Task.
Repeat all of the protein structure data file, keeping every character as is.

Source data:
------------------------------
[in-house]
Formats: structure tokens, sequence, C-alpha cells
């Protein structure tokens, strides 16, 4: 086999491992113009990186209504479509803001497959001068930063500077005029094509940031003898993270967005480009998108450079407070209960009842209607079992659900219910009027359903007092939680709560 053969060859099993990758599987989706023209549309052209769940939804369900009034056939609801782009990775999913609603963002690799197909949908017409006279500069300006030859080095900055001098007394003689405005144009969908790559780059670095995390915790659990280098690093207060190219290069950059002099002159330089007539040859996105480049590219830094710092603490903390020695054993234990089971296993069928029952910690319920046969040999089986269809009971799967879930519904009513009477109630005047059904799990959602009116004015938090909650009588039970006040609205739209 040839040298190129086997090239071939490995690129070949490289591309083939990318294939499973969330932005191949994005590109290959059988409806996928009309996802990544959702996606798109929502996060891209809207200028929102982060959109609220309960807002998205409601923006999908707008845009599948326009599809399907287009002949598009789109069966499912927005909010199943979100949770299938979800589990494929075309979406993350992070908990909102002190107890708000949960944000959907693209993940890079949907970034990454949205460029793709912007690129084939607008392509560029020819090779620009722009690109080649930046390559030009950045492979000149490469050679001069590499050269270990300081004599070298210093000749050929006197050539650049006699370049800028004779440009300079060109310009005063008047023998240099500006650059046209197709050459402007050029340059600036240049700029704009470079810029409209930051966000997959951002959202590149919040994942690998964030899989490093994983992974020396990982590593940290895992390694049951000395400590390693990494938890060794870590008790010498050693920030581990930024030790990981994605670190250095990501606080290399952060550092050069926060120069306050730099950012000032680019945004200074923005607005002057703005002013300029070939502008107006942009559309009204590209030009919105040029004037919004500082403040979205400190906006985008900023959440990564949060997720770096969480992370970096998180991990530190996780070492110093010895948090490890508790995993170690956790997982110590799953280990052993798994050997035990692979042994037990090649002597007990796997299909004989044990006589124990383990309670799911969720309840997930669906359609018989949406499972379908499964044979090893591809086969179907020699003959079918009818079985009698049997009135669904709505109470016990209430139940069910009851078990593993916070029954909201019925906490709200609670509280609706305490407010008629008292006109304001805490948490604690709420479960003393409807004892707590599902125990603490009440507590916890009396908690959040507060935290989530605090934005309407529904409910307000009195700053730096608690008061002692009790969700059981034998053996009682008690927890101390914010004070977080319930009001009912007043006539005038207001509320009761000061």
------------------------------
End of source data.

[in-house]
Formats: structure tokens, sequence, C-alpha cells
């Protein structure tokens, strides 16, 4: 086999491992113009990186209504479509803001497959001068930063500077005029094509940031003898993270967005480009998108450079407070209960009842209607079992659900219910009027359903007092939680709560 053969060859099993990758599987989706023209549309052209769940939804369900009034056939609801782009990775999913609603963002690799197909949908017409006279500069300006030859080095900055001098007394003689405005144009969908790559780059670095995390915790659990280098690093207060190219290069950059002099002159330089007539040859996105480049590219830094710092603490903390020695054993234990089971296993069928029952910690319920046969040999089986269809009971799967879930519904009513009477109630005047059904799990959602009116004015938090909650009588039970006040609205739209 040839040298190129086997090239071939490995690129070949490289591309083939990318294939499973969330932005191949994005590109290959059988409806996928009309996802990544959702996606798109929502996060891209809207200028929102982060959109609220309960807002998205409601923006999908707008845009599948326009599809399907287009002949598009789109069966499912927005909010199943979100949770299938979800589990494929075309979406993350992070908990909102002190107890708000949960944000959907693209993940890079949907970034990454949205460029793709912007690129084939607008392509560029020819090779620009722009690109080649930046390559030009950045492979000149490469050679001069590499050269270990300081004599070298210093000749050929006197050539650049006699370049800028004779440009300079060109310009005063008047023998240099500006650059046209197709050459402007050029340059600036240049700029704009470079810029409209930051966000997959951002959202590149919040994942690998964030899989490093994983992974020396990982590593940290895992390694049951000395400590390693990494938890060794870590008790010498050693920030581990930024030790990981994605670190250095990501606080290399952060550092050069926060120069306050730099950012000032680019945004200074923005607005002057703005002013300029070939502008107006942009559309009204590209030009919105040029004037919004500082403040979205400190906006985008900023959440990564949060997720770096969480992370970096998180991990530190996780070492110093010895948090490890508790995993170690956790997982110590799953280990052993798994050997035990692979042994037990090649002597007990796997299909004989044990006589124990383990309670799911969720309840997930669906359609018989949406499972379908499964044979090893591809086969179907020699003959079918009818079985009698049997009135669904709505109470016990209430139940069910009851078990593993916070029954909201019925906490709200609670509280609706305490407010008629008292006109304001805490948490604690709420479960003393409807004892707590599902125990603490009440507590916890009396908690959040507060935290989530605090934005309407529904409910307000009195700053730096608690008061002692009790969700059981034998053996009682008690927890101390914010004070977080319930009001009912007043006539005038207001509320009761000061």